By Jannis Otte - International Relations Student

For the sixth year in a row, the level of democracy in Latin America has fallen. The number of autocracies is at an all-time high. The performance and innovative strength of most economies is too low to meet expectations for economic prospects. Doubts about democracy are growing, as is the intensity of political and social conflict. The social inequities that have always existed in the region, but which have been exacerbated during the democratic phase. A political system with such a negative record runs the risk of losing its social legitimacy; this is especially true of the democratic system, which claims as its goal the construction of a just society, as all of the continent's constitutional texts show (Bertelsmann Foundation, 2021).

Humanitarian chaos in Venezuela, violently suppressed unrest in Nicaragua, the regression of Guatemala and Honduras to banana republics, the rise of an unabashedly right-wing extremist Bolsonaro, Argentina's permanent crisis, the unbroken spiral of violence in Mexico and the peace process in Colombia, which threatens to fail. The pandemic is taken into account, although the pandemic accelerated or exposed already existing problems and should not be used as an excuse or explanation for the state of Latin America. But it has also reinforced the idea of approaching the post-pandemic future not as a return to the "old normal," but as an opportunity to create new institutional, political, economic and social frameworks in what some call a "new social compact” (Bertelsmann Foundation, 2021).

The democracy wasn´t completely unsuccessful. Democracy in Latin America has already its important achievements such as establishing regular elections after a history of political instability and dictatorships, macroeconomic and financial stability after a history of debt crisis, new forms of social participation and mobilization, poverty reduction and a rising middle class. And at this point I would like to make it quite clear that democracy forms the basis for solving the problems of Latin America, since there is no other political form of government to advance a positive development of Latin America without human rights violations and authoritarian states.

Whether Latin America slips aside or remains within democratic parameters depends primarily on two factors: the strength of institutions and the ability of states to change and adapt to new times. Above all, this means fighting favor-trading and corruption (Malamud & Núñez, 2021). Let's assume that Latin America manages to maintain its democracies in the future and its ability to better represent the electorate and maintain respect for the rule of law. What might the situation look like in the future?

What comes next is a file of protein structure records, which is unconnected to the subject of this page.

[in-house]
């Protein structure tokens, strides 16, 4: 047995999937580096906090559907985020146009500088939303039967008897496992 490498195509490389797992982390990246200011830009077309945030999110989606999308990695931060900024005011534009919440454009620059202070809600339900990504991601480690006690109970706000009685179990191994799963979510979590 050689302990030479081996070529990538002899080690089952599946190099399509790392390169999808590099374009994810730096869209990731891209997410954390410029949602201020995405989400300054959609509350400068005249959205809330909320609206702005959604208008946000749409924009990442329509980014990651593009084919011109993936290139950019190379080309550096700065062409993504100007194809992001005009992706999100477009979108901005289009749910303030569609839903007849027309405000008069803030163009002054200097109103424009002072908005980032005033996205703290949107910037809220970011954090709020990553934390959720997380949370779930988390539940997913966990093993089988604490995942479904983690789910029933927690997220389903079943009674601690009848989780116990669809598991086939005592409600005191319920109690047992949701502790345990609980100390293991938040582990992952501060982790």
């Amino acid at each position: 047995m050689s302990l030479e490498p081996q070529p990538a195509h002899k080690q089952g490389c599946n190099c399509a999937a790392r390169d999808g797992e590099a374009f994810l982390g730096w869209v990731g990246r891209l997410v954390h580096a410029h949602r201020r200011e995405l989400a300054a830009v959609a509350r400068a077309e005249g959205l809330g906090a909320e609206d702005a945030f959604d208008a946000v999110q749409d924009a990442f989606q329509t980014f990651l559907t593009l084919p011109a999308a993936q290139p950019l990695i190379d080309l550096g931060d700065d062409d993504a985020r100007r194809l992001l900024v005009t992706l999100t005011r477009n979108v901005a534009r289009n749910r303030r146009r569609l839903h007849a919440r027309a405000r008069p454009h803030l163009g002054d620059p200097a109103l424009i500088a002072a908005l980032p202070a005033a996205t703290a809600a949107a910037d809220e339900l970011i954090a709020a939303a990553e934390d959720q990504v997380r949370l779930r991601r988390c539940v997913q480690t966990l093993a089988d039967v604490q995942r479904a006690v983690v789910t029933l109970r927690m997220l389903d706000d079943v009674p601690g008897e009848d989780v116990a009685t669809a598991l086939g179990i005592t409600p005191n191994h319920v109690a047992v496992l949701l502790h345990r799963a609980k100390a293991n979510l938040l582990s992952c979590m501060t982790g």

In coming years, a demanding electorate may call for institutional reforms that primarily address regional structural problems. Reforms should primarily promote institutional innovation in terms of investment in human capital, poverty reduction, and a culture of entrepreneurship. Reforms should also focus on approaching the problems with drugs, organized crime, illiteracy and develop a diversified economic model. Later on, the goal should be to integrate the regions more effectively into the global context. Political leadership is diverse, the relationship between government and civil society is generally cooperative, and there are commitments to public education, tax reform, and other democratic processes. Of course, outcomes will vary from country to country and region to region. In the future, the familiar patterns of the past, such as inequality, violence, and authoritarianism, may no longer exist or at least be greatly reduced through institutional reform and investment in education.

Governments should truly represent the diverse society and all segments of the population will be represented. In other words, there is a balance between representation and participation. More importantly, a generation could emerge that highly values democracy, individual freedom, pluralism, freedom of expression, power transition and public deliberation. Latin America could serve as an example for the rest of the world to learn from its mistakes and experiments. In the end, however, there is, of course, no guarantee on the path of democracy.

MOXIE es el Canal de ULACIT (, producido por y para los estudiantes universitarios, en alianza con el medio periodístico independiente, con el propósito de brindarles un espacio para generar y difundir sus ideas.  Se llama Moxie - que en inglés urbano significa tener la capacidad de enfrentar las dificultades con inteligencia, audacia y valentía - en honor a nuestros alumnos, cuyo “moxie” los caracteriza.

  • Bertelsmann Foundation, B. (2021). BTI 2020: Latin America and the Caribbean.
  • Malamud, C., & Núñez, R. (2021). Latin American democracy after a year’s pandemic.